President Barack Obama recently went through a bruising fight with the Republicans over health care reform in the United States. He ended up like Rocky Balboa, walloped black and blue all over (figuratively speaking, that is) but smiling from ear to ear (this part is real) in triumph.
His poll numbers were down in the dumps during the fight. They still are. Several weeks after his health care victory, a majority of Americans still find the President’s performance unsatisfactory.
And all this has got to do with Singapore, how?
The reason for Mr Obama’s languishing popularity numbers is that Americans’ number one concern is still over the economy. The slow pace of job creation is not winning the President any plaudits.
If this trend keeps up in the months ahead the Democrats, of which the President is the leader, will be in for a pasting at the Congressional elections come end of this year.
This is why folks in Mr Obama’s camp is screaming for the President to do something fast – and preferably big too. Mr Mark Penn, a political strategist who has advised prominent Bills like Clinton, Gates and Ford, calls on the US President
to make the economy and improving America’s economic future his exclusive focus. In the short-term, America needs jobs; in the long term, it will take stronger educational, trade, infrastructure and immigration policies to keep us competitive on a global scale.
In case you missed it, it’s in the second sentence – America needs jobs. Which is where it starts getting a little worrying for us here on this island. Listen to what New York University Professor Ralph Gomory recently said:
Today our companies are motivated to take innovations abroad, produce there and import the goods into the United States…While other countries roll out a welcome mat of tax breaks and subsidies for our companies because their common sense tells them that their people being employed in productive work is the road to being a rich country, we provide no incentive for U.S. companies to produce here.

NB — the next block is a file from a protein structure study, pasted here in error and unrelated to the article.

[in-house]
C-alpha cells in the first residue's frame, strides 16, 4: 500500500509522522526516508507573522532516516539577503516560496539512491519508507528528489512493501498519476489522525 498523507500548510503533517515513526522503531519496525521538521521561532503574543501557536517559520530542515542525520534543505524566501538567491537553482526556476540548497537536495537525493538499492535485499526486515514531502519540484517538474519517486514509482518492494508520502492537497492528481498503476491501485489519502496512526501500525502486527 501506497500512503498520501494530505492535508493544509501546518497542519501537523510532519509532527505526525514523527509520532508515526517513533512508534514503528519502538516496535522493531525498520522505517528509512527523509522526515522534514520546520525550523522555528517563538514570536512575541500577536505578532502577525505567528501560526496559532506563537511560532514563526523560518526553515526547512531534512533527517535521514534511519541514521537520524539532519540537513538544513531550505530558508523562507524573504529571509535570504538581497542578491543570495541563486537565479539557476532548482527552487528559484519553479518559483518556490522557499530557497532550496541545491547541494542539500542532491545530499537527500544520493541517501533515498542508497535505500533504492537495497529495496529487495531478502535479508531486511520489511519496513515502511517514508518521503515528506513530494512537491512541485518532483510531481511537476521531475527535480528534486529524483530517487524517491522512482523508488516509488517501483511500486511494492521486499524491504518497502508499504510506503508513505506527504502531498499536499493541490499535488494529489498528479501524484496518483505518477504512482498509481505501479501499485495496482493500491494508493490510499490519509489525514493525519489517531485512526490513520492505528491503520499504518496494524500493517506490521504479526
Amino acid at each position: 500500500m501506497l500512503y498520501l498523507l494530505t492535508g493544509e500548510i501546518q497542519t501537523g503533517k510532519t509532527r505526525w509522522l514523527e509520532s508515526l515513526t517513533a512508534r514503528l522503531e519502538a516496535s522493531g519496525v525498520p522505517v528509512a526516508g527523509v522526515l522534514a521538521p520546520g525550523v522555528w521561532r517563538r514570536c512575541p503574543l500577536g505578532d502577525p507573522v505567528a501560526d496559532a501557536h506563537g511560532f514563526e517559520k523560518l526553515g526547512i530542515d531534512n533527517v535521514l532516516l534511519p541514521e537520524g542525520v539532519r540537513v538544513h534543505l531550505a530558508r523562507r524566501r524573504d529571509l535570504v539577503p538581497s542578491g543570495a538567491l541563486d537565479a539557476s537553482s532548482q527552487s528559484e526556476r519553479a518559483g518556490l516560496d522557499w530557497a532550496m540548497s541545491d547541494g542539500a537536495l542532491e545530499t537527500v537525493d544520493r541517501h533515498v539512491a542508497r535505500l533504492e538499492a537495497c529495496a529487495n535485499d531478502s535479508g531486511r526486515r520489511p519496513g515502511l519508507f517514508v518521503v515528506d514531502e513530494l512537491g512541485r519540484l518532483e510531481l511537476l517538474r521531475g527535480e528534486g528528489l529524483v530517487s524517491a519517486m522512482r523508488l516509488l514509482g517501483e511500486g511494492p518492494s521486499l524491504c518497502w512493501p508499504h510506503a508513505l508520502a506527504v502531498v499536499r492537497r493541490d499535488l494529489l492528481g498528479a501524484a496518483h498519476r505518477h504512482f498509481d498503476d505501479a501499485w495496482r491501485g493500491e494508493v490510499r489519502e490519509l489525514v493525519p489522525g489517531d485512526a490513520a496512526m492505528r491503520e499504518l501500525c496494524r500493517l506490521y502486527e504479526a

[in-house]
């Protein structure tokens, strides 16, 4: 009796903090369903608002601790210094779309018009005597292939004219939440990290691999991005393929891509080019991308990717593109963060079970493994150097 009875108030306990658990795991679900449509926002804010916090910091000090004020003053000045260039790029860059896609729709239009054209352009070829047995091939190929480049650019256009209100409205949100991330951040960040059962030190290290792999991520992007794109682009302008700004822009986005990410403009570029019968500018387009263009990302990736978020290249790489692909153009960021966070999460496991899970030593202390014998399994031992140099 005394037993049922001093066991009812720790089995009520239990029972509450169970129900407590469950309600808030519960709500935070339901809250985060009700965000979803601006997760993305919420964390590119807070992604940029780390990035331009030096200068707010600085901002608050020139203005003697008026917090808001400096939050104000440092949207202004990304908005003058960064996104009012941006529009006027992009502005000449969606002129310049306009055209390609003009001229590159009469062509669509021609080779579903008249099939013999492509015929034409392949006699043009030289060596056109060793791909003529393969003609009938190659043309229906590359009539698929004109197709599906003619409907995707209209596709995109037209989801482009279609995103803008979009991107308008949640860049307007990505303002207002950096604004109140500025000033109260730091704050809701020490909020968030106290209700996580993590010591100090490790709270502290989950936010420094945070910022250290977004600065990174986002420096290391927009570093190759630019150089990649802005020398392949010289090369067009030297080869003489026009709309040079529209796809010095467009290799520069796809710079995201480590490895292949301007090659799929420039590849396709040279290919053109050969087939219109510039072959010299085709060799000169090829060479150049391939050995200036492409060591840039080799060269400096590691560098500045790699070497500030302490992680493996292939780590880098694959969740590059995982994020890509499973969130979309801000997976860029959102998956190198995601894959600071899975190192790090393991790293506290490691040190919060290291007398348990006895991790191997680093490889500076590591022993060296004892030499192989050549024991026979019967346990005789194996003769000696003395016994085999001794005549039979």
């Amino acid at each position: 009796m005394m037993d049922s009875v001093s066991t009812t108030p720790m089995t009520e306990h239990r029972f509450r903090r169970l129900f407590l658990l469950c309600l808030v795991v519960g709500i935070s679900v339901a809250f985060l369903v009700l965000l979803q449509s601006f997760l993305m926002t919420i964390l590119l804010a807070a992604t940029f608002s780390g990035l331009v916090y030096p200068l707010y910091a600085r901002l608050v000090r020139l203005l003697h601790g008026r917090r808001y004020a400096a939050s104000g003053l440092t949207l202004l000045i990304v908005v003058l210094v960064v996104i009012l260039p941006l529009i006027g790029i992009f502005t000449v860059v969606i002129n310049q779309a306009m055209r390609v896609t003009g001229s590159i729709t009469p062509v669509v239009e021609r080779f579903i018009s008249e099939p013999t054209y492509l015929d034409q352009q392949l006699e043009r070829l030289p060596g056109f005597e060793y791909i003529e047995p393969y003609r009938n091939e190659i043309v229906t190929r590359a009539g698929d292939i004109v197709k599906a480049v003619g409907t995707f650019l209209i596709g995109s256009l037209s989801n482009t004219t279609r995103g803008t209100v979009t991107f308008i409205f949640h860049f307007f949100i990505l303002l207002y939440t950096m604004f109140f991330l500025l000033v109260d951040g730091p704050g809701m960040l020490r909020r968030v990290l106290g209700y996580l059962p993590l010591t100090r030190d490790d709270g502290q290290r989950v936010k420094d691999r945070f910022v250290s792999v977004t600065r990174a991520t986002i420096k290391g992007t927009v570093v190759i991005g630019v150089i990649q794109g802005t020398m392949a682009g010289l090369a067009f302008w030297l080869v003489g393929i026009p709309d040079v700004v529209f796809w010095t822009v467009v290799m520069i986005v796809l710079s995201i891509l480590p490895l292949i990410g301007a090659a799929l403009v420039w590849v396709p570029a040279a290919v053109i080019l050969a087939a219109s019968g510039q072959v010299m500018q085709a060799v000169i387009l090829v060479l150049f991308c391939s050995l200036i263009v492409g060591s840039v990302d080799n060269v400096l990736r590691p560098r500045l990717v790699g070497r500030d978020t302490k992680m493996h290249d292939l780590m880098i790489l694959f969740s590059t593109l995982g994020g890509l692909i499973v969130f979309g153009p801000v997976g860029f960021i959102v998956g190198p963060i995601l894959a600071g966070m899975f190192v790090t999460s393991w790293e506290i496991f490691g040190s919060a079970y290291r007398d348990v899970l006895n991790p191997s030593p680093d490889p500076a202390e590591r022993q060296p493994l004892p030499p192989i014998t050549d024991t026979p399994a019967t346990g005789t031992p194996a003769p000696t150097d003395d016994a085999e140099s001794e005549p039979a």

America, the professor says, cannot just pretend that being creative and innovative will create jobs for Americans, at least not in the numbers that will keep unemployment at a sustainable level. He wants to see not just innovation but also production of goods to take place on American soil:
We must produce here in the USA, to employ the people of this country, and we must keep their activities effective by a steady stream of innovations in design and production.
In case you think that Mr Gomory is just one of those ivory tower type academics who engage in cerebral pursuits for the sheer heck of it, the man was the senior vice-president of science and technology at IBM. So how does the professor propose that innovation and production shifts back to the US?
We must move to balanced trade. With balanced trade every dollar of imports is matched by a dollar of exports of goods or services produced here in the USA.
Prof Gomory is essentially reviving the idea of Import Certificates (ICs) first mooted by investment towkay Mr Warren Buffet several years back. In simple (maybe even over-simplified) terms, ICs would require all US businesses to export as much, or in some proportion thereof, as they import. The idea is to get as many jobs back to America as possible.
This may sound suspiciously protectionistic. But at the rate the US is buying stuff from everyone else and selling precious little, such talk is likely to grow. And if President Obama’s political fortunes continue to tank, he is likely to listen.
If this idea takes hold in America, we don’t have to spell out how things are going to affect Singapore. The US will do everything – entice, plead, threaten (probably all three) – to get its global companies to return home.
If the US does decide to do this, that is, emphasize on balanced trade instead of just free trade, we will be in for an economic shelacking because we are so addicted to foreign MNCs that any withdrawal of these corporations will result in cold turkey treatment for us, the consequences so severe from which we may never recover.
And here we are merrily going about continuing to roll out the red carpet for multinationals with nary any attention paid to developing our own entrepreneurial class.
We, in the SDP, have been calling repeatedly over the years that we must wean ourselves off our dependence on multinationals and put our resources to fostering an innovative culture. This, of course, necessitates a concomitant opening up of the political culture. (Please read here, especially those in and around the PAP who keep accusing us of not being constructive.)
But is anyone paying attention? Hands up those who think that our rulers at the Istana are listening. None? Didn’t think so.